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Diatribe: A Hyphen Is Most Certainly A Valid Character!


Many years ago I invested quite a bit of time, energy and money into the process of changing my name.  I included a hyphen so that my name would more closely resemble that of the children I was helping to raise.  It was a complicated process involving many trips to the county courthouse, piles of forms, countless fees and an appearance before a judge.  But, since changing my name through marriage to their father was not an option, I found this to be a meaningful and symbolic way to bond with them in a permanent and legal manner.

For many years, women would hyphenate their last names upon marriage to remain recognizable in the workplace.  Understandably, after building a career and name recognition it could be detrimental for these women’s names to simply disappear.  Hyphenated names allowed a bride to retain her existing identity while also acknowledging her new role as spouse.  The practice became quite common and caused few, if any, problems.

That is, until the internet surfaced and became an integral part of life.  As computers grew more sophisticated and networks became faster, larger and commonplace, increasing amounts of personal business began to be conducted online.  Email correspondence lead to online shopping and, eventually, online banking and social networking.  Currently, there is very little that cannot be accomplished in a virtual, online, manner.

Unless your last name contains a hyphen.

Despite all the progress in computer and internet technology, a majority of websites still identify the hyphen as an “invalid character”.  Apparently, during the development of many programs and websites the hyphen is often used as a substitute for the percent sign (%), pound sign (#), underscore (_) and, sometimes, ampersand (&).  Therefore, the symbol is not recognized.  It’s valid!  I paid good money for it!  It’s on my keyboard!

Had I known that the hyphen was considered to be invalid, I would never have added it to my name.  My name is rejected by websites and kiosks across the country.  Even government websites (the same government whose laws allowed me to add the hyphen in the first place) do not recognize my name as valid.  If I had a dollar for every time a computer told me that my name contained an invalid character, I would be a very rich man.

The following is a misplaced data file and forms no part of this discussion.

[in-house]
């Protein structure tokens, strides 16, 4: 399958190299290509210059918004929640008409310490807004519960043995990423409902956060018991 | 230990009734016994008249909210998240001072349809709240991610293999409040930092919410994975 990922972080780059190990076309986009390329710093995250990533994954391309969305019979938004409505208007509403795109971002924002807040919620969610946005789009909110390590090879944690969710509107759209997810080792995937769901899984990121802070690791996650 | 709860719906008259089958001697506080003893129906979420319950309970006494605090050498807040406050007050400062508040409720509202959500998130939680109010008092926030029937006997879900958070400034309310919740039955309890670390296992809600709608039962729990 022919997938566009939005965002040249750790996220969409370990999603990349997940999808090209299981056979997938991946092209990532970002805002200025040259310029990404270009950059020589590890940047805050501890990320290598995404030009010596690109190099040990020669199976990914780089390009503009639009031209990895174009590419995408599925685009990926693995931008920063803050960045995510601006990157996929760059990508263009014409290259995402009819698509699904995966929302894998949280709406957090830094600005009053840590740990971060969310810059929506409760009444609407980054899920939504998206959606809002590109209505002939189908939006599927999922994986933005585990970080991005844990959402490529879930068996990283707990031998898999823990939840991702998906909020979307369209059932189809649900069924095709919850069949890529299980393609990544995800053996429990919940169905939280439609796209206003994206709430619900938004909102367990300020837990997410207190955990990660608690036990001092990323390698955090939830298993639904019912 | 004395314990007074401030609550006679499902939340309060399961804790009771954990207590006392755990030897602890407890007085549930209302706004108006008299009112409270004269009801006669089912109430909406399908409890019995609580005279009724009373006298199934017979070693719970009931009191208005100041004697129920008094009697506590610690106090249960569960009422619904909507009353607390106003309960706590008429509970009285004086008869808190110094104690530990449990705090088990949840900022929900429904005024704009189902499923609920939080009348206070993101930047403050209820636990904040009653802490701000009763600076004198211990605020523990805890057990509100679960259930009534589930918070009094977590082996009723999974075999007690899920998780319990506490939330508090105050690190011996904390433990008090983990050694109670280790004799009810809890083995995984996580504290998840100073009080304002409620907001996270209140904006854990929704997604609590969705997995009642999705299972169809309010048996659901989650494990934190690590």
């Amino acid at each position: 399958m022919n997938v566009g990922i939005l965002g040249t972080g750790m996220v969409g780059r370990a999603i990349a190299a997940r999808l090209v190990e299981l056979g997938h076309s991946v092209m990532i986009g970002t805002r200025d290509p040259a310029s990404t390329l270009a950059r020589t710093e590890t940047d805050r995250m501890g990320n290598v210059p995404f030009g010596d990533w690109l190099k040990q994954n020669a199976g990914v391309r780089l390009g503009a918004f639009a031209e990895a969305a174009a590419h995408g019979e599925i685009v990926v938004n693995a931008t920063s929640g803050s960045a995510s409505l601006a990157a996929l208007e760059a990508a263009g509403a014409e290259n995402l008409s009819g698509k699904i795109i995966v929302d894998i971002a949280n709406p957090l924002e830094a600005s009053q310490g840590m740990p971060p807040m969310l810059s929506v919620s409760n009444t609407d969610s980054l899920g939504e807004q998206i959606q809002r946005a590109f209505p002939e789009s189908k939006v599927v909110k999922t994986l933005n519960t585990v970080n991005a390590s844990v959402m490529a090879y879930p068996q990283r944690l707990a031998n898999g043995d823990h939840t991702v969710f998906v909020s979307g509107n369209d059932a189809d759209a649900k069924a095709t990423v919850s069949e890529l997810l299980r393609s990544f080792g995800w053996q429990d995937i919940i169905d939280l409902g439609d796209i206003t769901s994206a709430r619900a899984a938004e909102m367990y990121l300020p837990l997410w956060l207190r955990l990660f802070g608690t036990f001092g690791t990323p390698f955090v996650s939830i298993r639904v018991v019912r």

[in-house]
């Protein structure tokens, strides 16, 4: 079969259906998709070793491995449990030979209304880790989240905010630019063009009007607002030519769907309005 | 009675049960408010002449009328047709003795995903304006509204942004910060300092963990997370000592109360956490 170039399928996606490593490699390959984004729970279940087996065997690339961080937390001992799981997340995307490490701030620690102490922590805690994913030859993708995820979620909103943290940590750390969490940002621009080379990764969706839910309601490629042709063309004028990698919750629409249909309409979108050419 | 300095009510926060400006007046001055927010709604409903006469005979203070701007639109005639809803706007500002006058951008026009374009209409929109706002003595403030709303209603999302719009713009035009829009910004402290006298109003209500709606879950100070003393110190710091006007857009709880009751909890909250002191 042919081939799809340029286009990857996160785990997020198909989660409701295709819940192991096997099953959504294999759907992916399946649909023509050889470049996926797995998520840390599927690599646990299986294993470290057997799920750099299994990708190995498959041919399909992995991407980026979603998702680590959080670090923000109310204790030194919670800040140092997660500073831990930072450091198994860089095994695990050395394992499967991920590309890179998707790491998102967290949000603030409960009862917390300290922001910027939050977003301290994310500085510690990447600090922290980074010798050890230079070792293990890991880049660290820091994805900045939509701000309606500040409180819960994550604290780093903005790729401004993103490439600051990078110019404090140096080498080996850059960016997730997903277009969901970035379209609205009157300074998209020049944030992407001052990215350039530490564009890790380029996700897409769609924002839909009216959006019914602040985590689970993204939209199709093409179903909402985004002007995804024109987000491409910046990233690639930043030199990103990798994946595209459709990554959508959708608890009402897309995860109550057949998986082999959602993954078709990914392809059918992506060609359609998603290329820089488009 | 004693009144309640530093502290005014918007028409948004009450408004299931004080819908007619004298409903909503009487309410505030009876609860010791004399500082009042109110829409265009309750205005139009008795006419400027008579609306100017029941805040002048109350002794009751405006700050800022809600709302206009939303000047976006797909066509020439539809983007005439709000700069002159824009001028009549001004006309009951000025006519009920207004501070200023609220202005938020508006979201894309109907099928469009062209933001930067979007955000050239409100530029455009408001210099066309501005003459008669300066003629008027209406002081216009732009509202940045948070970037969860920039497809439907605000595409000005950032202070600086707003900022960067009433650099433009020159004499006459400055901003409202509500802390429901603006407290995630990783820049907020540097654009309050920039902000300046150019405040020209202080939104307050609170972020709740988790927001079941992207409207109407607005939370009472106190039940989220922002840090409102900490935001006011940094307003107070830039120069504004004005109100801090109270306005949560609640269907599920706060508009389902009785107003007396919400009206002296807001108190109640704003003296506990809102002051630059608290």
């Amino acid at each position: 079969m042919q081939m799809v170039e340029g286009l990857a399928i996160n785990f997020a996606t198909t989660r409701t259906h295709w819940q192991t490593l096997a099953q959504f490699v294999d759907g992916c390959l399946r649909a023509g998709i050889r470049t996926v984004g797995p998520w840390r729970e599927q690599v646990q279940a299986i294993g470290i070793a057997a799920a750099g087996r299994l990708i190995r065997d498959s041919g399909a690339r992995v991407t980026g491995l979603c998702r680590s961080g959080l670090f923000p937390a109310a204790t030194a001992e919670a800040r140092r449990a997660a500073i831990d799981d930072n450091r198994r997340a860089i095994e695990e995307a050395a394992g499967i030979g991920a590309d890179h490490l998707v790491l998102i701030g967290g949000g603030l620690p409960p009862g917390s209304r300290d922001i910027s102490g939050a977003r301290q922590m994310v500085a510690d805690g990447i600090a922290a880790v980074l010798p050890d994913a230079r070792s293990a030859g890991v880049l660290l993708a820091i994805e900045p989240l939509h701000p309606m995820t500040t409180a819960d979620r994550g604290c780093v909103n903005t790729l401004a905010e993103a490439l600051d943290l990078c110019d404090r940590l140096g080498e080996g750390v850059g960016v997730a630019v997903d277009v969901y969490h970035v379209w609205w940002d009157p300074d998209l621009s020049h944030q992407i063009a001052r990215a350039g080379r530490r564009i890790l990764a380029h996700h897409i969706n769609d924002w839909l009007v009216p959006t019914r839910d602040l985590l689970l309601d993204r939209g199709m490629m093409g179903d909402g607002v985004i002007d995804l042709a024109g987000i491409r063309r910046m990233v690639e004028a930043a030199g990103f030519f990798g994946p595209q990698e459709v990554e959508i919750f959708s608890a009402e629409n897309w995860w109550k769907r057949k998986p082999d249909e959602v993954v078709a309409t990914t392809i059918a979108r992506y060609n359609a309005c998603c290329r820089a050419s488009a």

A hyphen is most certainly a valid character!

Copyright © 2012

From → Diatribes

  1. Perhaps you should change your name again, from, for example Joe Smith-Jones to Joe SmithhyphenJones
    It does have a nice ring to it.


  2. For what it’s worth, your problem is shared by those who come to the United States from Taiwan. In their situation, it is not the family name but the personal name. Personal names (often called the first name in the U.S., but the ordering is the other way around in much of Asia) in Taiwan are usually two characters which, when written out in English, are separated by a hyphen. As for you, the hyphen is quite real. Some immigrants will drop the hyphen out of frustration, but it is there on their passports nonetheless. Shared frustration.


    • Thanks for your input. I was surprised to learn that they hyphen is very common in other countries, and has been for generations, party to perpetuate family names when no male children are born.


  3. If I ever have a child, I’m going to name him or her #


  4. That’s harsh! It kinda reminds me of some Indian friends, who have really long names that exceed the character count of website fields.


  5. The Real Barman a.k.a. The Drunken Assassin permalink

    Ain’t this the truth with so many things: the computer, Internet or government tells us who we are or what we are allowed to do. The website should take whatever you give it and record it. Who are they to say what my name is?



    a.k.a. TheRealBarman

    P.S. Nice post.


  6. damn straight!


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